The protests brought business in the busy tourism resort city of Mombasa to a standstill as many businesses were hurriedly closed due to the chaos, Xinhua reported.
Sheikh Rogo, an ally of slain controversial cleric Aboud Rogo, and three others were killed by unknown gunmen Thursday night when their vehicle was sprayed with bullets.
Tension has been building up since early Friday amid heavy police presence around the Musa mosque where the slain preacher delivered controversial sermons.
One protester was shot and a Salvation Army church was torched as Muslim youths engaged the police in running battles.
Last year's killing of controversial cleric Aboud Rogo Mohammed sparked days of rioting.
The latest protests came two weeks after the Sep 21 attack on an upscale Kenyan shopping mall in Nairobi which killed at least 67 people.
The siege of the Westgate shopping mall in Nairobi is over but forensic operations at the site are still going on and armed security personnel remain on the scene.
The Kenyan police have vowed to step up surveillance across the country following intelligence reports that Somali militants who claimed responsibility for the recent mall attack were planning to carry out further attacks in the East African nation.
Police Inspector General David Kimaiyo said security forces have increased surveillance at key installations, private and public places and urged the public to exercise caution while dealing with people with suspect motives.
Tension remains high in Mombasa with fears of retaliation from suspected Al Shabaab sympathisers.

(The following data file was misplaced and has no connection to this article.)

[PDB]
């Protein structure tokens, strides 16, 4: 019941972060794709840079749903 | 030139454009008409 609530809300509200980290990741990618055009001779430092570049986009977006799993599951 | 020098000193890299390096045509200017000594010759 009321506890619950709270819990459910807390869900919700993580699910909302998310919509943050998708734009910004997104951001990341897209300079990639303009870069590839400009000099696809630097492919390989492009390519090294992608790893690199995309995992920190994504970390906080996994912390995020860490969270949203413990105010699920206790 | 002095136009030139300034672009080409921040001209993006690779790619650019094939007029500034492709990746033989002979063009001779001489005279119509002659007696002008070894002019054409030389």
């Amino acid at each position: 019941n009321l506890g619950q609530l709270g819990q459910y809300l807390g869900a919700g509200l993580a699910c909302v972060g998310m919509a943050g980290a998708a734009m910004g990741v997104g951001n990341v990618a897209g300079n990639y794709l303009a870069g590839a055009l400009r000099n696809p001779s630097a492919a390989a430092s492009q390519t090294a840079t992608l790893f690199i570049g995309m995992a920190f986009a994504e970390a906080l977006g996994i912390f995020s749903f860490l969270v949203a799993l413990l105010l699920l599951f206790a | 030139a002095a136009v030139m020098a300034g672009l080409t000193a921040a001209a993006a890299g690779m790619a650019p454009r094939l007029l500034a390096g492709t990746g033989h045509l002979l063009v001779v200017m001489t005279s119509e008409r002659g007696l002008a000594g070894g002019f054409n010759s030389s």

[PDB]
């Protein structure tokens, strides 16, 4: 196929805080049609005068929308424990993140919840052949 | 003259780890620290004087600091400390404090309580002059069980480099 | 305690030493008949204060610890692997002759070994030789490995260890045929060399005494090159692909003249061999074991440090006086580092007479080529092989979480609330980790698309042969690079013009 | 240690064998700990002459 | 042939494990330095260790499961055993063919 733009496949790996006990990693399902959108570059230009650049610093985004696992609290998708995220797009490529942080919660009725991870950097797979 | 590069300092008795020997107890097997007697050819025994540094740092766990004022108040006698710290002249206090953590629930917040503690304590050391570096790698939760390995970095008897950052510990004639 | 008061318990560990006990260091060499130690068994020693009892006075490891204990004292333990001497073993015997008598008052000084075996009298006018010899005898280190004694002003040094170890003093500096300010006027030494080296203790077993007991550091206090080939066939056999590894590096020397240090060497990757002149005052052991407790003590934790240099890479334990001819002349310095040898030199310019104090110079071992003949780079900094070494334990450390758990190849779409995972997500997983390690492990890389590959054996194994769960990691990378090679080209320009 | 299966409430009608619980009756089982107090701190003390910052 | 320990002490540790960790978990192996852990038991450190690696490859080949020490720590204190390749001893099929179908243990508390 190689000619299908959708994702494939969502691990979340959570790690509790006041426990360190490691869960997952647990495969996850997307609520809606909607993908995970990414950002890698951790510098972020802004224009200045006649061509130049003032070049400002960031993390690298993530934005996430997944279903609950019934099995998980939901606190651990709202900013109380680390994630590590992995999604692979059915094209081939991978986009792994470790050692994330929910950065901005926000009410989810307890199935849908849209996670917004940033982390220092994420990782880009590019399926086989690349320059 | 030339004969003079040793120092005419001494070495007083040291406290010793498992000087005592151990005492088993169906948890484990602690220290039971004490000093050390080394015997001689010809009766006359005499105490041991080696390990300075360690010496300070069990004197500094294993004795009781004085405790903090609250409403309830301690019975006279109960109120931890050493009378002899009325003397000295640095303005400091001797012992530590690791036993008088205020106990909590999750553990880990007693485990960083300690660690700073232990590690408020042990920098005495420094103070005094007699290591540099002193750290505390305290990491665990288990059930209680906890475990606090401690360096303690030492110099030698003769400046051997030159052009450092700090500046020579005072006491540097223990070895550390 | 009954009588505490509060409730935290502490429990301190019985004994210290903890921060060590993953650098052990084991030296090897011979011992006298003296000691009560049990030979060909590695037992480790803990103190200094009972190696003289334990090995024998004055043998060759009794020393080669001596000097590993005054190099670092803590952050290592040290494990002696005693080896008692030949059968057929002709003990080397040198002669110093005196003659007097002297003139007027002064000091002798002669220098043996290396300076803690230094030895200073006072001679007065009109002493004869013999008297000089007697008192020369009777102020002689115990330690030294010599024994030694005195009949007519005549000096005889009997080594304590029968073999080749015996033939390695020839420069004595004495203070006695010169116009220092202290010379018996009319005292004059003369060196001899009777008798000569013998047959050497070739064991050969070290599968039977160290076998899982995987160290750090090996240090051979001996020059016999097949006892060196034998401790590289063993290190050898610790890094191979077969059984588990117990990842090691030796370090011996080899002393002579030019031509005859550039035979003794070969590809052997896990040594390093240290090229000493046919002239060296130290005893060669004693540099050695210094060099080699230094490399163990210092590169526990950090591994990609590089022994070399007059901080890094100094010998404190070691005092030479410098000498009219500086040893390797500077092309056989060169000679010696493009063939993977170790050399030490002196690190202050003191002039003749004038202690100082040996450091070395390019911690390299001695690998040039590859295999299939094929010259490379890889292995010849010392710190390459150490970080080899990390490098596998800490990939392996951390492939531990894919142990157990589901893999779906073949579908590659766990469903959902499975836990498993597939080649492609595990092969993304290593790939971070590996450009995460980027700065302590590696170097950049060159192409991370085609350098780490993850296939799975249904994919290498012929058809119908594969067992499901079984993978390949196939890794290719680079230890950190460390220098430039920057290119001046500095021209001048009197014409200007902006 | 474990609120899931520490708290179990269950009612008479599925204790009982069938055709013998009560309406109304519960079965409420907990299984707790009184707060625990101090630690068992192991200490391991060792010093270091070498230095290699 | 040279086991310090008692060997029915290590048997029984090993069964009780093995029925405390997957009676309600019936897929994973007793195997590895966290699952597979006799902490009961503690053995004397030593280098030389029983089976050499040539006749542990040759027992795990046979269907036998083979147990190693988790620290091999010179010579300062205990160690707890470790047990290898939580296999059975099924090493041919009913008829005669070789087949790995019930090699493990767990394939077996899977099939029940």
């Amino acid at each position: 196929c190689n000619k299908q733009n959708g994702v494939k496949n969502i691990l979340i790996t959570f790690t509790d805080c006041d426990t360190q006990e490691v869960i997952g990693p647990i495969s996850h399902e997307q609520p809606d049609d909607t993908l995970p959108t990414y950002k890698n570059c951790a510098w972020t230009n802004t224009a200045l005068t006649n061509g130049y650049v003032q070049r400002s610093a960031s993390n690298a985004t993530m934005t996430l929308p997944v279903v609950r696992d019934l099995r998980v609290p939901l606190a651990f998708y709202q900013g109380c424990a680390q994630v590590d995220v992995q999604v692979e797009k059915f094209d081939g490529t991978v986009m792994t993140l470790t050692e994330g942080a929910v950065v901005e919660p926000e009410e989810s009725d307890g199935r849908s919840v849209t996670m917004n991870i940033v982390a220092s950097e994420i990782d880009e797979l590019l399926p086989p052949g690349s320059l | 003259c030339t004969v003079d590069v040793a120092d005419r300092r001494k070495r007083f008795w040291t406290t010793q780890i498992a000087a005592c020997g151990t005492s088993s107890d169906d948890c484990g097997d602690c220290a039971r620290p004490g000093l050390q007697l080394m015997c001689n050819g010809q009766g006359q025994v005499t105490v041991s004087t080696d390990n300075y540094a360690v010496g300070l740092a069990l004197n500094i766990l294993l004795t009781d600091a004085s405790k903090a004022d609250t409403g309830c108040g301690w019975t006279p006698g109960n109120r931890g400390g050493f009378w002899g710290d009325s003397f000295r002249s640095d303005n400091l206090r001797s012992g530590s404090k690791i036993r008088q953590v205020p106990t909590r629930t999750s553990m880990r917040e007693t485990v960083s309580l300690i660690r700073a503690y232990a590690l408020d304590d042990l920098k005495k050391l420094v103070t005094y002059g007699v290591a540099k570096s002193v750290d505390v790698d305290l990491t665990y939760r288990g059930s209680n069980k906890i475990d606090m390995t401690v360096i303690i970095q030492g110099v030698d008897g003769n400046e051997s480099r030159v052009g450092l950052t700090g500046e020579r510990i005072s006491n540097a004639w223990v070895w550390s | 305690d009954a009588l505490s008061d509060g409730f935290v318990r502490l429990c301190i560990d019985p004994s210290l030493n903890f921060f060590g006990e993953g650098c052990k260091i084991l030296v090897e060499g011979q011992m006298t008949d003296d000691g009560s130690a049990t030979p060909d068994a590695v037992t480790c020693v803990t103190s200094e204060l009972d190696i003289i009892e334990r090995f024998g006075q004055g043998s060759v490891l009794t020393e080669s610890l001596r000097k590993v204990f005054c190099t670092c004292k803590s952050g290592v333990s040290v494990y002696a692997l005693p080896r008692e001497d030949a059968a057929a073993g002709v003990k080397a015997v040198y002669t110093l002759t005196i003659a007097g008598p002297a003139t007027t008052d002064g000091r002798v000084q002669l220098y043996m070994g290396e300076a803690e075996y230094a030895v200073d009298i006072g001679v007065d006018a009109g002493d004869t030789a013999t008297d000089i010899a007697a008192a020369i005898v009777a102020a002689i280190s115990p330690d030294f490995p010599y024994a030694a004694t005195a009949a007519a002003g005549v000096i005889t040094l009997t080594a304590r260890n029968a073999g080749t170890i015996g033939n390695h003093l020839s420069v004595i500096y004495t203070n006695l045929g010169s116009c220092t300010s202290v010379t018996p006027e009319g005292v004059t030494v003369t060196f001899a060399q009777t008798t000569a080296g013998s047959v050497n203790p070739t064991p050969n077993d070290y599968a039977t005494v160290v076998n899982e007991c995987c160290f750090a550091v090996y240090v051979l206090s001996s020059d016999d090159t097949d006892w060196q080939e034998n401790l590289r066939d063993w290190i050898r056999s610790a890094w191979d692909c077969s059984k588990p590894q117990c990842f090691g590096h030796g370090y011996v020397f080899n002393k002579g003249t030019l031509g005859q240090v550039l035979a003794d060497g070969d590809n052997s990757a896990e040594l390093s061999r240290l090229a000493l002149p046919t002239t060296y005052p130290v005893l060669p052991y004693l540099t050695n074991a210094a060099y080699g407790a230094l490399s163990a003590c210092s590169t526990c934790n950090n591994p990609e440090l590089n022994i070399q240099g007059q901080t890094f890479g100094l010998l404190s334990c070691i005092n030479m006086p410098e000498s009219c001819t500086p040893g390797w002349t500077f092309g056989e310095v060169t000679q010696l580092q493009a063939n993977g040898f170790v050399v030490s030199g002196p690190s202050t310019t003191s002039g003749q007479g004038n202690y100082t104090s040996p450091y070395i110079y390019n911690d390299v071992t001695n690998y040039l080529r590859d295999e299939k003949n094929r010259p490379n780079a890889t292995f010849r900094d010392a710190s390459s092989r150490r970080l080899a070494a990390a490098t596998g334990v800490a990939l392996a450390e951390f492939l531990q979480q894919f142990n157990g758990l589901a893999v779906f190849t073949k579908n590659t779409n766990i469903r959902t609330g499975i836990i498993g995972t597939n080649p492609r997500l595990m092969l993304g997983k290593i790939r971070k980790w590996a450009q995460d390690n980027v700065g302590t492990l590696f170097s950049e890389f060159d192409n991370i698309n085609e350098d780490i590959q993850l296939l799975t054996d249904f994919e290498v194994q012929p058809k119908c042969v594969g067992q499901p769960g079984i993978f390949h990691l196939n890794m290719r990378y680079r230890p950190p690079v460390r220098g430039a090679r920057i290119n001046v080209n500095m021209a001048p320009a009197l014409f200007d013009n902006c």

The killing of Aboud Rogo Aug 27, 2012, sparked similar riots in the coastal city leading to the death of at least five people, among them four Kenyan police officers, and massive destruction of properties and churches.
At least eight churches were burned during violent demonstrations.
Aboud Rogo was accused by the US and the UN of supporting Al Qaida-linked militants in Somalia, forcing the UN Security Council to impose a travel ban and asset freeze on him.
Mombasa, the country's second largest city and a major tourist spot, is one of many cities targeted by a series of grenade attacks and abduction of foreigners in recent months.
The East African nation's coastal towns are the backbone of the country's thriving tourism industry. They have been hit by the fear of terror attacks and the kidnapping of foreigners by Somali pirates from resorts near the border with Somalia.
The heightened security follows a major terrorism alert that was issued by the police last month after intelligence reports indicated that Al Shabaab may be planning an attack.
--IANS (Posted on 04-10-2013)